Now then... Your question was a bit fuzzy, so I'm going to guess about what's happening.
returns a 200 header code
Do you mean #1 the server sends out a 200 or #2 the recipient gets a 200 ?
Most of the time they are the same. But if the process involves sending a request to a preliminary file which then returns a header, your server will always show a 200. The obvious example is a php page which has to process some parameters before showing any content. If the parameters are bad, the resulting 404 or 403 comes from the php, not the server.
This in turn means the user won't get an error page, because the server does not know there has been an error. So you need to include the content of your error page. Do not redirect; show the content of the page at the originally requested URL.
Msg#: 4569348 posted 3:11 am on May 1, 2013 (gmt 0)
Oops. Did I read your question backward?
if I put that same fake url into my browser it takes me to a Verizon search page
If you can come up with a simple tool that can distinguish mechanically between
-- typo or alias domains that redirect to a different domain of the human owner's choice and -- parked domains that either redirect or show content from the dragon in residence
... well, you'll be able to retire to Aruba next year. Identifying domains that aren't registered at all is trivial by comparison: your robot will go the rounds of DNS and will come up empty-handed. But it sounds as if that isn't what you're looking for.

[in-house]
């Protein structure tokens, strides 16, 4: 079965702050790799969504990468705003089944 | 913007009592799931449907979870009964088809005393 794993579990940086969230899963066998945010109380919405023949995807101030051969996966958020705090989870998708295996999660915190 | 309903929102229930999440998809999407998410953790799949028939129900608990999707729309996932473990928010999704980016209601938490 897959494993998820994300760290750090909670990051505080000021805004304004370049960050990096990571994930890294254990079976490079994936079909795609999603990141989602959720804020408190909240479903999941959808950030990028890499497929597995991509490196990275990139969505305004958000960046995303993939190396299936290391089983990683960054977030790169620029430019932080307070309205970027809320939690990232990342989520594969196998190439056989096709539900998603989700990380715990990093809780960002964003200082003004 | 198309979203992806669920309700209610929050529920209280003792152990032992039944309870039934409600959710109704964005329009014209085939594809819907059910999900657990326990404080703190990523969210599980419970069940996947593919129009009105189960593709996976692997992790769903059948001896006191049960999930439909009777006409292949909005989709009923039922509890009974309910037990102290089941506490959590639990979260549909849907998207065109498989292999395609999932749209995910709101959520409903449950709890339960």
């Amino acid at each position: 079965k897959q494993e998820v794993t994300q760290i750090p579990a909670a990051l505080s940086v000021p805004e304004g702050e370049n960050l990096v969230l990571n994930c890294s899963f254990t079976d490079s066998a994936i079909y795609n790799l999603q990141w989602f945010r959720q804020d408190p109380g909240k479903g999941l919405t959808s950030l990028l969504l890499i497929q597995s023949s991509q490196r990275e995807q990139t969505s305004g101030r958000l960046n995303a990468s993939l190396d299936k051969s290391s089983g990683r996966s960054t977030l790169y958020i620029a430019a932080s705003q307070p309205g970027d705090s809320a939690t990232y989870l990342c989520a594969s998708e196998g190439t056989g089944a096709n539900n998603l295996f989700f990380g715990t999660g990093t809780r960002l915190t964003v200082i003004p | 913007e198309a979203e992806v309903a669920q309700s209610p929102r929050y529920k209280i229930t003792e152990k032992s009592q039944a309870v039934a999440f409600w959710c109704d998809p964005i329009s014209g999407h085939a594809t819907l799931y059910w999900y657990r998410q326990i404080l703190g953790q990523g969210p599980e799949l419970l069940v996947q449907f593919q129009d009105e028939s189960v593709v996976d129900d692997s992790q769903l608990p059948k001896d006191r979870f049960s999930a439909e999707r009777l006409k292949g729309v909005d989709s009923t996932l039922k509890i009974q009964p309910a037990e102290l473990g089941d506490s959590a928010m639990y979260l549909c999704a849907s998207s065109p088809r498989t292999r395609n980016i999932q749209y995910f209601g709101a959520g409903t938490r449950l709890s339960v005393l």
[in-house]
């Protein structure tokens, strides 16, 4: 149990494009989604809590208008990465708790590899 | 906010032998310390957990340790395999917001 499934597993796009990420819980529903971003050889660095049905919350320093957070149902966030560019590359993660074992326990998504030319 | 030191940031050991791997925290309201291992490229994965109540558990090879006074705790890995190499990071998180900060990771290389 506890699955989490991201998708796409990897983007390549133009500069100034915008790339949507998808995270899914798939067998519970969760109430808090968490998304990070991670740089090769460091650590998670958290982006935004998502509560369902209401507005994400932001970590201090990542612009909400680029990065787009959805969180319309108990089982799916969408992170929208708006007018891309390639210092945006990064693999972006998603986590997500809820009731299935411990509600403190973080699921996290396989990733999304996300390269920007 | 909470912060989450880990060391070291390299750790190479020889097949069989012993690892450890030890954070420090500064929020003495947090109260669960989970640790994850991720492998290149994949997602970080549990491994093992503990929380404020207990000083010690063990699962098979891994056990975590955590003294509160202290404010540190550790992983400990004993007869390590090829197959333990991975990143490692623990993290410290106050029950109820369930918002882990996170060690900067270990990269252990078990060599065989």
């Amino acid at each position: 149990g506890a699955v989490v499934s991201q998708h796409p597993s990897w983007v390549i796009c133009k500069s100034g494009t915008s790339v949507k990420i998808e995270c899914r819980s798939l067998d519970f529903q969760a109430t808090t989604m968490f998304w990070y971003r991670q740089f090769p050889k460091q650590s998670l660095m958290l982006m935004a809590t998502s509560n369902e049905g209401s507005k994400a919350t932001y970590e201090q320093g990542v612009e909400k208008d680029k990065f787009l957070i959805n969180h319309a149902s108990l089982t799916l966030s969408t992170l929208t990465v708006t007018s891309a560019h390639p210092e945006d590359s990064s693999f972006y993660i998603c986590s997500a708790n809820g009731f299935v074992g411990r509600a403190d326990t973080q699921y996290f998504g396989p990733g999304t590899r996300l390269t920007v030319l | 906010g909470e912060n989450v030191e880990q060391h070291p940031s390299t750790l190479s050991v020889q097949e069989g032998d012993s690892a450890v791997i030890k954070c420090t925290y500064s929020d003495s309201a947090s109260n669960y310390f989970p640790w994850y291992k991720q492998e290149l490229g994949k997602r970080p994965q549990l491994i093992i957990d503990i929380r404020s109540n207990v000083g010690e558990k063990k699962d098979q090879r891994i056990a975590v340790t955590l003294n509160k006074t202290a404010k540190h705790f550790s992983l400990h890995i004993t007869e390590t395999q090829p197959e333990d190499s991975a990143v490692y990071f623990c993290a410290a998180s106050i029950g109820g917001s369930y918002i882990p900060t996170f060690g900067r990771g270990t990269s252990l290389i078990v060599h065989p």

Msg#: 4569348 posted 7:42 am on May 1, 2013 (gmt 0)
I'm going to re explain this
My application parses user in putted urls and determines if they are real or not by if it is returning a 200 header code only, using php and curl
The problem comes when I use a fake url like 1.com for example My application gets a 200 header code returned even though it doesn't exist Through research I have determined that my web host might be redirecting that fake url that is being parsed by curl to one of their error pages
Would there be any way to catch this and have it handled by my own custom error page?
Another example of what my web host might be doing is when I enter that fake url myself into my browser and end up getting redirected to a Verizon search page saying that url could not be found
Msg#: 4569348 posted 4:44 pm on May 1, 2013 (gmt 0)
if i had to guess it's not your web host doing this. verizon is probably your ISP and when the DNS lookup fails they are hijacking your request and returning their search page. do a search on "verizon NXDOMAIN response hijacking".